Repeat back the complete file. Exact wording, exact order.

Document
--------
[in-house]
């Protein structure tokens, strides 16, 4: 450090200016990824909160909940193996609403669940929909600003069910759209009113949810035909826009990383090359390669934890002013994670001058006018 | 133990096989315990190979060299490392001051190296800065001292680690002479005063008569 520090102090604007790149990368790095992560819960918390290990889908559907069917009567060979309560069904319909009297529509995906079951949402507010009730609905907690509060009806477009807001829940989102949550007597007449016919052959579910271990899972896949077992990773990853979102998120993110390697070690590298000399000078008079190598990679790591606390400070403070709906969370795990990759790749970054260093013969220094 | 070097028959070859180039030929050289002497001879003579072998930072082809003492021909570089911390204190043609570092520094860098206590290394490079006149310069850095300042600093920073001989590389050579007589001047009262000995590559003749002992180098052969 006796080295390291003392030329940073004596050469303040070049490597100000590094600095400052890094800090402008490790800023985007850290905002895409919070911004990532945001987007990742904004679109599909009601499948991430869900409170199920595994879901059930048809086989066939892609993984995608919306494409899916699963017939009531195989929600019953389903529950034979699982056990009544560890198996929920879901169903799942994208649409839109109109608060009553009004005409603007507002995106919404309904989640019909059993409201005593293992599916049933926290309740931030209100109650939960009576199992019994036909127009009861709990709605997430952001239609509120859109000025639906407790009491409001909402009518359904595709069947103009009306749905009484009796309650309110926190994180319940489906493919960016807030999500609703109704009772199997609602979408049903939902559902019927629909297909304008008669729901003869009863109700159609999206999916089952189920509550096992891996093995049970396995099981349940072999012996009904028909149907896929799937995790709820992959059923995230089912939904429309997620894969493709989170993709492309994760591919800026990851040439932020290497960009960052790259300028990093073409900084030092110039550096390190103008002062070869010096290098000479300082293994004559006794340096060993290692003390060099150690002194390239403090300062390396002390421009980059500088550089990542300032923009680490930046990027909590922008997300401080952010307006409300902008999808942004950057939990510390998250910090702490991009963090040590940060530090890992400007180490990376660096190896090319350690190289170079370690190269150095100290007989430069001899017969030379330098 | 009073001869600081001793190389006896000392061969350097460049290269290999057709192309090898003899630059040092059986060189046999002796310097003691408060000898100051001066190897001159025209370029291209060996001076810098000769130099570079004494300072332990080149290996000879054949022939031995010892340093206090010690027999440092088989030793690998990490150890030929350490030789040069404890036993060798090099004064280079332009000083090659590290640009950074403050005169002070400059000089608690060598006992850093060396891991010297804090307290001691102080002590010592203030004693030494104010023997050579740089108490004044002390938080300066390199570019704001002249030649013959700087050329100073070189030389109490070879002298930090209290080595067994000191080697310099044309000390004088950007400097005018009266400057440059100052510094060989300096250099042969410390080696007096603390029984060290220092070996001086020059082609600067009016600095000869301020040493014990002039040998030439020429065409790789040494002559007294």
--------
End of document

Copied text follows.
[in-house]
């Protein structure tokens, strides 16, 4: 450090200016990824909160909940193996609403669940929909600003069910759209009113949810035909826009990383090359390669934890002013994670001058006018 | 133990096989315990190979060299490392001051190296800065001292680690002479005063008569 520090102090604007790149990368790095992560819960918390290990889908559907069917009567060979309560069904319909009297529509995906079951949402507010009730609905907690509060009806477009807001829940989102949550007597007449016919052959579910271990899972896949077992990773990853979102998120993110390697070690590298000399000078008079190598990679790591606390400070403070709906969370795990990759790749970054260093013969220094 | 070097028959070859180039030929050289002497001879003579072998930072082809003492021909570089911390204190043609570092520094860098206590290394490079006149310069850095300042600093920073001989590389050579007589001047009262000995590559003749002992180098052969 006796080295390291003392030329940073004596050469303040070049490597100000590094600095400052890094800090402008490790800023985007850290905002895409919070911004990532945001987007990742904004679109599909009601499948991430869900409170199920595994879901059930048809086989066939892609993984995608919306494409899916699963017939009531195989929600019953389903529950034979699982056990009544560890198996929920879901169903799942994208649409839109109109608060009553009004005409603007507002995106919404309904989640019909059993409201005593293992599916049933926290309740931030209100109650939960009576199992019994036909127009009861709990709605997430952001239609509120859109000025639906407790009491409001909402009518359904595709069947103009009306749905009484009796309650309110926190994180319940489906493919960016807030999500609703109704009772199997609602979408049903939902559902019927629909297909304008008669729901003869009863109700159609999206999916089952189920509550096992891996093995049970396995099981349940072999012996009904028909149907896929799937995790709820992959059923995230089912939904429309997620894969493709989170993709492309994760591919800026990851040439932020290497960009960052790259300028990093073409900084030092110039550096390190103008002062070869010096290098000479300082293994004559006794340096060993290692003390060099150690002194390239403090300062390396002390421009980059500088550089990542300032923009680490930046990027909590922008997300401080952010307006409300902008999808942004950057939990510390998250910090702490991009963090040590940060530090890992400007180490990376660096190896090319350690190289170079370690190269150095100290007989430069001899017969030379330098 | 009073001869600081001793190389006896000392061969350097460049290269290999057709192309090898003899630059040092059986060189046999002796310097003691408060000898100051001066190897001159025209370029291209060996001076810098000769130099570079004494300072332990080149290996000879054949022939031995010892340093206090010690027999440092088989030793690998990490150890030929350490030789040069404890036993060798090099004064280079332009000083090659590290640009950074403050005169002070400059000089608690060598006992850093060396891991010297804090307290001691102080002590010592203030004693030494104010023997050579740089108490004044002390938080300066390199570019704001002249030649013959700087050329100073070189030389109490070879002298930090209290080595067994000191080697310099044309000390004088950007400097005018009266400057440059100052510094060989300096250099042969410390080696007096603390029984060290220092070996001086020059082609600067009016600095000869301020040493014990002039040998030439020429065409790789040494002559007294």